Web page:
With Old Man Winter right around the corner, Haliburton County-based home inspector Mike Rahme is providing some helpful tips for easy-to-tackle jobs that will help prepare your home for the big freeze.

“There are many simple things you can do to prevent winter damage and keep your home warm and comfortable all season long,” said Rahme, who owns HomePro Inspections.

“Winterizing your home starts in the fall, before the weather starts cooling off dramatically.”

Roof inspections should be the number one job on a handyman’s to-do list. Check your roof to ensure your shingles are intact. Loose shingles will need to be refastened with galvanized or zinc coated nails to avoid any displacement, leaks or damage. While you’re up there, also make sure your gutters and downspouts are free and clear of leaves and branches.

It’s a good idea, too, to have a look at any trees on your property. If you notice any damage, or are unsure, it might be a good idea to call an arborist to provide a professional opinion. The last thing anyone wants is for a dead tree to come tumbling down and damage your roof in the depths of winter.

Another big one is making sure you’ve turned off all outside taps.

“Many cottages and homes today utilize frost proof hose bibs. The beauty of these is that when you shut them off, the remaining water in the pipe trickles out there by rendering the hose bib to not freeze vulnerable,” Rahme said. “On the other hand, if the hose bib is not frost proof, you will have to locate the shut off valve inside the house and turn it off, then go back outside to open the valve and allow the remaining water to drain out.”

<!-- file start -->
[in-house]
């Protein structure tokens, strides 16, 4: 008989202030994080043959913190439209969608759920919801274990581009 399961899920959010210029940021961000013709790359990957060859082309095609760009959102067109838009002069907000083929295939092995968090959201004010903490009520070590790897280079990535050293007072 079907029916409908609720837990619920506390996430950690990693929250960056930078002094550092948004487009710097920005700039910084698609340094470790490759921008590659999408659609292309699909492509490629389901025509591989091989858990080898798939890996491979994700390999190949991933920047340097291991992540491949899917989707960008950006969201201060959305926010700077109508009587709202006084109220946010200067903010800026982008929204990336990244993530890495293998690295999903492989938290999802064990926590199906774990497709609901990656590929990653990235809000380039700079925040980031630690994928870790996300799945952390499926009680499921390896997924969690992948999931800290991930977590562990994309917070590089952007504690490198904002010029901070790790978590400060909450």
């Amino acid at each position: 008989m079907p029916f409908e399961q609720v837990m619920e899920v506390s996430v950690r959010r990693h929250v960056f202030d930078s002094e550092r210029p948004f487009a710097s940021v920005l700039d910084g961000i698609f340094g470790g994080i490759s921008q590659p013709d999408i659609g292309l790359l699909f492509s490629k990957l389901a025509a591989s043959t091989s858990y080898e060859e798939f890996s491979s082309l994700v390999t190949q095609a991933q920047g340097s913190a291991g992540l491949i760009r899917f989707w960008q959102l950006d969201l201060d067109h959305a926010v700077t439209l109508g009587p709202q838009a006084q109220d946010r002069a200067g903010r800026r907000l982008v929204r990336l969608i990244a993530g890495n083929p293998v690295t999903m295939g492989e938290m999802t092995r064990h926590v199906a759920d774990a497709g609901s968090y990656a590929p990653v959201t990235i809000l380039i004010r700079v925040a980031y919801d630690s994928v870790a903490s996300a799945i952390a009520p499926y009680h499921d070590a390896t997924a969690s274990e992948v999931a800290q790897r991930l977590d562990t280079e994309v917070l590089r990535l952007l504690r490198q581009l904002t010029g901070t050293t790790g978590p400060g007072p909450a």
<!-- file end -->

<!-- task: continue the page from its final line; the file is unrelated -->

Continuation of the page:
Any gaps and cracks that might have appeared around windows and doors should be sealed with caulk. “Any gaps wider than the width of a nickel between your siding and window or door frames should be treated. This is essential to keeping your home warm and using less energy this winter.”

Rahme also recommends getting your chimney inspected and cleaned before lighting it for the first time. “This should be done even if wood is not your primary source of heat and you only use your fireplace for aesthetic purposes.”

He also suggests getting somebody in to service your HVAC unit.

“Regular maintenance can improve performance, increase the life of your unit and save you money,” he said. Some common signs of a unit requiring maintenance include leaking around the outside unit, inconsistent temperatures, or having your system constantly turning on and off. Air filters should be replaced on units every three months.

Finally, Rahme advises homeowners to keep their driveways clear and 911 sign easily visible. “This should be your new obsession. Should an emergency occur, our first responders can’t help you if they can’t get to you.”